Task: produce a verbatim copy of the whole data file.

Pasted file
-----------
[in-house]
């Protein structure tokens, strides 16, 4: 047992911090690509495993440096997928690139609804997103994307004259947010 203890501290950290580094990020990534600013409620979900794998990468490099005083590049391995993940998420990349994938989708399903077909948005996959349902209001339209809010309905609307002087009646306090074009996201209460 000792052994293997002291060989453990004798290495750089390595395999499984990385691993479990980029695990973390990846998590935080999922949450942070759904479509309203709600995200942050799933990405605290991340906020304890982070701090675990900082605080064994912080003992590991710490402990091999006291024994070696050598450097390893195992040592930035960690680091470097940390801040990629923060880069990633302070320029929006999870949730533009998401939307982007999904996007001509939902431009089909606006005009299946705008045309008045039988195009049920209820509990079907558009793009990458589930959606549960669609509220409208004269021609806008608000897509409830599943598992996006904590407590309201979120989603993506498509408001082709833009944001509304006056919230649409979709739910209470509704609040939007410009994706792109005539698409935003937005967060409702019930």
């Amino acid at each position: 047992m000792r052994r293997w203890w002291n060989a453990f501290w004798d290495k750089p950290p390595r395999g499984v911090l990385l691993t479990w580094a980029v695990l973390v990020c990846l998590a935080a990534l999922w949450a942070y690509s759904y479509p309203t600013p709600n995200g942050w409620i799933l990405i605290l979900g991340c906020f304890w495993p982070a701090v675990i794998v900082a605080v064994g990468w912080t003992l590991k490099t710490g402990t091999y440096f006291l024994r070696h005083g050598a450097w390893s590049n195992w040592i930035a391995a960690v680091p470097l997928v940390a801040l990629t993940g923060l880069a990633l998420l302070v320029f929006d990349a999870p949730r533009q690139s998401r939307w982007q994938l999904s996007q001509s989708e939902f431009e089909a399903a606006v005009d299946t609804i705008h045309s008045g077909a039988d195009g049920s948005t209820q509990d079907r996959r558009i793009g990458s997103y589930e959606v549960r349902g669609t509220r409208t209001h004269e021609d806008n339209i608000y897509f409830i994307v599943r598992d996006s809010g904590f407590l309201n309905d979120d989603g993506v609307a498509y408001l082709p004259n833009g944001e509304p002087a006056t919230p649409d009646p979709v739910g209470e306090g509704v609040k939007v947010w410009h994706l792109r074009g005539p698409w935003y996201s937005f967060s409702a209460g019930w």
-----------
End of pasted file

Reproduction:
[in-house]
């Protein structure tokens, strides 16, 4: 047992911090690509495993440096997928690139609804997103994307004259947010 203890501290950290580094990020990534600013409620979900794998990468490099005083590049391995993940998420990349994938989708399903077909948005996959349902209001339209809010309905609307002087009646306090074009996201209460 000792052994293997002291060989453990004798290495750089390595395999499984990385691993479990980029695990973390990846998590935080999922949450942070759904479509309203709600995200942050799933990405605290991340906020304890982070701090675990900082605080064994912080003992590991710490402990091999006291024994070696050598450097390893195992040592930035960690680091470097940390801040990629923060880069990633302070320029929006999870949730533009998401939307982007999904996007001509939902431009089909606006005009299946705008045309008045039988195009049920209820509990079907558009793009990458589930959606549960669609509220409208004269021609806008608000897509409830599943598992996006904590407590309201979120989603993506498509408001082709833009944001509304006056919230649409979709739910209470509704609040939007410009994706792109005539698409935003937005967060409702019930």
């Amino acid at each position: 047992m000792r052994r293997w203890w002291n060989a453990f501290w004798d290495k750089p950290p390595r395999g499984v911090l990385l691993t479990w580094a980029v695990l973390v990020c990846l998590a935080a990534l999922w949450a942070y690509s759904y479509p309203t600013p709600n995200g942050w409620i799933l990405i605290l979900g991340c906020f304890w495993p982070a701090v675990i794998v900082a605080v064994g990468w912080t003992l590991k490099t710490g402990t091999y440096f006291l024994r070696h005083g050598a450097w390893s590049n195992w040592i930035a391995a960690v680091p470097l997928v940390a801040l990629t993940g923060l880069a990633l998420l302070v320029f929006d990349a999870p949730r533009q690139s998401r939307w982007q994938l999904s996007q001509s989708e939902f431009e089909a399903a606006v005009d299946t609804i705008h045309s008045g077909a039988d195009g049920s948005t209820q509990d079907r996959r558009i793009g990458s997103y589930e959606v549960r349902g669609t509220r409208t209001h004269e021609d806008n339209i608000y897509f409830i994307v599943r598992d996006s809010g904590f407590l309201n309905d979120d989603g993506v609307a498509y408001l082709p004259n833009g944001e509304p002087a006056t919230p649409d009646p979709v739910g209470e306090g509704v609040k939007v947010w410009h994706l792109r074009g005539p698409w935003y996201s937005f967060s409702a209460g019930w």